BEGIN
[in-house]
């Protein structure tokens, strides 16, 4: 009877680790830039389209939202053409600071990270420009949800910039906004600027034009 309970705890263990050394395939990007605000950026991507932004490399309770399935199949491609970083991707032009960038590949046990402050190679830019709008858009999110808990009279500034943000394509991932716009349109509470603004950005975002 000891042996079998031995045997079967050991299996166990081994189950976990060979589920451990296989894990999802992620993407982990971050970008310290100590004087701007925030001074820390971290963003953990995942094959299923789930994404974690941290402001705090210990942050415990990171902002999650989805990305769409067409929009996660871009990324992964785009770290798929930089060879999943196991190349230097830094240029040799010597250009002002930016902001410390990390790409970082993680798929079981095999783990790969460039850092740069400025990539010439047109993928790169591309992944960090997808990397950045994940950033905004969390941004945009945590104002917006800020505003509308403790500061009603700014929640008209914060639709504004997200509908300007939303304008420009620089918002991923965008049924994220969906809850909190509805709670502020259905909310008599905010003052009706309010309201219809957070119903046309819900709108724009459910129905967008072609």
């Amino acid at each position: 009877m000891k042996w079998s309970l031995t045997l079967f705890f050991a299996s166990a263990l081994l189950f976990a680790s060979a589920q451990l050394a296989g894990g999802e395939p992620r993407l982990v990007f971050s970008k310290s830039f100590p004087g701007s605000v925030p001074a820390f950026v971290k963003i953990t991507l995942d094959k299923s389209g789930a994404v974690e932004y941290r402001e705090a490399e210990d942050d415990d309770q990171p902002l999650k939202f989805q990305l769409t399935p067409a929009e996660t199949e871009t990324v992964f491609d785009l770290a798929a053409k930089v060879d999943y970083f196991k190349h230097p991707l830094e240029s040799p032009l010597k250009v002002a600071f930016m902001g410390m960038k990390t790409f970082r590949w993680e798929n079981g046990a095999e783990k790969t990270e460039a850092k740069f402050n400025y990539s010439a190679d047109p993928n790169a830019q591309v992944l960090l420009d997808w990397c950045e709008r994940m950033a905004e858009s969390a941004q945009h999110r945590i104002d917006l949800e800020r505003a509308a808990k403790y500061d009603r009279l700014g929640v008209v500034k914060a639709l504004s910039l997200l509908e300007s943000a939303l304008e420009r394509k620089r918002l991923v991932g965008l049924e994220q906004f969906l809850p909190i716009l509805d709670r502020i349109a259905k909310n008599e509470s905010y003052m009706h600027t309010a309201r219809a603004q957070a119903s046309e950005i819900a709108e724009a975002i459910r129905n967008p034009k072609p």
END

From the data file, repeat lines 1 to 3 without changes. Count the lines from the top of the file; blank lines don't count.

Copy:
[in-house]
């Protein structure tokens, strides 16, 4: 009877680790830039389209939202053409600071990270420009949800910039906004600027034009 309970705890263990050394395939990007605000950026991507932004490399309770399935199949491609970083991707032009960038590949046990402050190679830019709008858009999110808990009279500034943000394509991932716009349109509470603004950005975002 000891042996079998031995045997079967050991299996166990081994189950976990060979589920451990296989894990999802992620993407982990971050970008310290100590004087701007925030001074820390971290963003953990995942094959299923789930994404974690941290402001705090210990942050415990990171902002999650989805990305769409067409929009996660871009990324992964785009770290798929930089060879999943196991190349230097830094240029040799010597250009002002930016902001410390990390790409970082993680798929079981095999783990790969460039850092740069400025990539010439047109993928790169591309992944960090997808990397950045994940950033905004969390941004945009945590104002917006800020505003509308403790500061009603700014929640008209914060639709504004997200509908300007939303304008420009620089918002991923965008049924994220969906809850909190509805709670502020259905909310008599905010003052009706309010309201219809957070119903046309819900709108724009459910129905967008072609």
């Amino acid at each position: 009877m000891k042996w079998s309970l031995t045997l079967f705890f050991a299996s166990a263990l081994l189950f976990a680790s060979a589920q451990l050394a296989g894990g999802e395939p992620r993407l982990v990007f971050s970008k310290s830039f100590p004087g701007s605000v925030p001074a820390f950026v971290k963003i953990t991507l995942d094959k299923s389209g789930a994404v974690e932004y941290r402001e705090a490399e210990d942050d415990d309770q990171p902002l999650k939202f989805q990305l769409t399935p067409a929009e996660t199949e871009t990324v992964f491609d785009l770290a798929a053409k930089v060879d999943y970083f196991k190349h230097p991707l830094e240029s040799p032009l010597k250009v002002a600071f930016m902001g410390m960038k990390t790409f970082r590949w993680e798929n079981g046990a095999e783990k790969t990270e460039a850092k740069f402050n400025y990539s010439a190679d047109p993928n790169a830019q591309v992944l960090l420009d997808w990397c950045e709008r994940m950033a905004e858009s969390a941004q945009h999110r945590i104002d917006l949800e800020r505003a509308a808990k403790y500061d009603r009279l700014g929640v008209v500034k914060a639709l504004s910039l997200l509908e300007s943000a939303l304008e420009r394509k620089r918002l991923v991932g965008l049924e994220q906004f969906l809850p909190i716009l509805d709670r502020i349109a259905k909310n008599e509470s905010y003052m009706h600027t309010a309201r219809a603004q957070a119903s046309e950005i819900a709108e724009a975002i459910r129905n967008p034009k072609p």